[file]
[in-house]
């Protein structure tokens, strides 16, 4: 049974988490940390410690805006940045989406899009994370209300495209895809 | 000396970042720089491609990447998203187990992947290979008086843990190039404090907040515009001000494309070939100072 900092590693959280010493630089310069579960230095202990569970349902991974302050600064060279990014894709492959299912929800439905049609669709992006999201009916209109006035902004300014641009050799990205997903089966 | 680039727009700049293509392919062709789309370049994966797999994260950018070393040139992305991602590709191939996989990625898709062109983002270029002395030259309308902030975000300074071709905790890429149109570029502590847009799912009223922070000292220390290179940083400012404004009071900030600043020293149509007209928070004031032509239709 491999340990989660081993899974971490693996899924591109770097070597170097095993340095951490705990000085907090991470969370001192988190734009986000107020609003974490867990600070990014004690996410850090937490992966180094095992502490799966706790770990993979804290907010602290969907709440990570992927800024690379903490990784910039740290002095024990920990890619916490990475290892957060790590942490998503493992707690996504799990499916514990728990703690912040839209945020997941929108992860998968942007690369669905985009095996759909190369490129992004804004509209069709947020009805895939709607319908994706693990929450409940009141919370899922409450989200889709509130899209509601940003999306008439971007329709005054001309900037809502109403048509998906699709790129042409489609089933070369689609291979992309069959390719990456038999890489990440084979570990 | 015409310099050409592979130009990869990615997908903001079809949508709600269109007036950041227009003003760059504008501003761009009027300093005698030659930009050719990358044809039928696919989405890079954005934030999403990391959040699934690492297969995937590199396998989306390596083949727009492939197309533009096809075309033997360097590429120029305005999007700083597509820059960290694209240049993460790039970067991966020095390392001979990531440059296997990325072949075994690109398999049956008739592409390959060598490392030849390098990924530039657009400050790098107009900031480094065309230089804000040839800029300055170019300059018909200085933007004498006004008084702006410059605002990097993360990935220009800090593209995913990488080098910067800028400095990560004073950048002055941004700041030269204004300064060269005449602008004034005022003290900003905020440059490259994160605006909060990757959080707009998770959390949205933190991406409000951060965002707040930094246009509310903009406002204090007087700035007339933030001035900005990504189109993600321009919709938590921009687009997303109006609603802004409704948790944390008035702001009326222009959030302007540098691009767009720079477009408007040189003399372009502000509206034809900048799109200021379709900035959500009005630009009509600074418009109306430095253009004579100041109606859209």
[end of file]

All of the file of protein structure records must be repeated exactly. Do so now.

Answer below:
[in-house]
């Protein structure tokens, strides 16, 4: 049974988490940390410690805006940045989406899009994370209300495209895809 | 000396970042720089491609990447998203187990992947290979008086843990190039404090907040515009001000494309070939100072 900092590693959280010493630089310069579960230095202990569970349902991974302050600064060279990014894709492959299912929800439905049609669709992006999201009916209109006035902004300014641009050799990205997903089966 | 680039727009700049293509392919062709789309370049994966797999994260950018070393040139992305991602590709191939996989990625898709062109983002270029002395030259309308902030975000300074071709905790890429149109570029502590847009799912009223922070000292220390290179940083400012404004009071900030600043020293149509007209928070004031032509239709 491999340990989660081993899974971490693996899924591109770097070597170097095993340095951490705990000085907090991470969370001192988190734009986000107020609003974490867990600070990014004690996410850090937490992966180094095992502490799966706790770990993979804290907010602290969907709440990570992927800024690379903490990784910039740290002095024990920990890619916490990475290892957060790590942490998503493992707690996504799990499916514990728990703690912040839209945020997941929108992860998968942007690369669905985009095996759909190369490129992004804004509209069709947020009805895939709607319908994706693990929450409940009141919370899922409450989200889709509130899209509601940003999306008439971007329709005054001309900037809502109403048509998906699709790129042409489609089933070369689609291979992309069959390719990456038999890489990440084979570990 | 015409310099050409592979130009990869990615997908903001079809949508709600269109007036950041227009003003760059504008501003761009009027300093005698030659930009050719990358044809039928696919989405890079954005934030999403990391959040699934690492297969995937590199396998989306390596083949727009492939197309533009096809075309033997360097590429120029305005999007700083597509820059960290694209240049993460790039970067991966020095390392001979990531440059296997990325072949075994690109398999049956008739592409390959060598490392030849390098990924530039657009400050790098107009900031480094065309230089804000040839800029300055170019300059018909200085933007004498006004008084702006410059605002990097993360990935220009800090593209995913990488080098910067800028400095990560004073950048002055941004700041030269204004300064060269005449602008004034005022003290900003905020440059490259994160605006909060990757959080707009998770959390949205933190991406409000951060965002707040930094246009509310903009406002204090007087700035007339933030001035900005990504189109993600321009919709938590921009687009997303109006609603802004409704948790944390008035702001009326222009959030302007540098691009767009720079477009408007040189003399372009502000509206034809900048799109200021379709900035959500009005630009009509600074418009109306430095253009004579100041109606859209």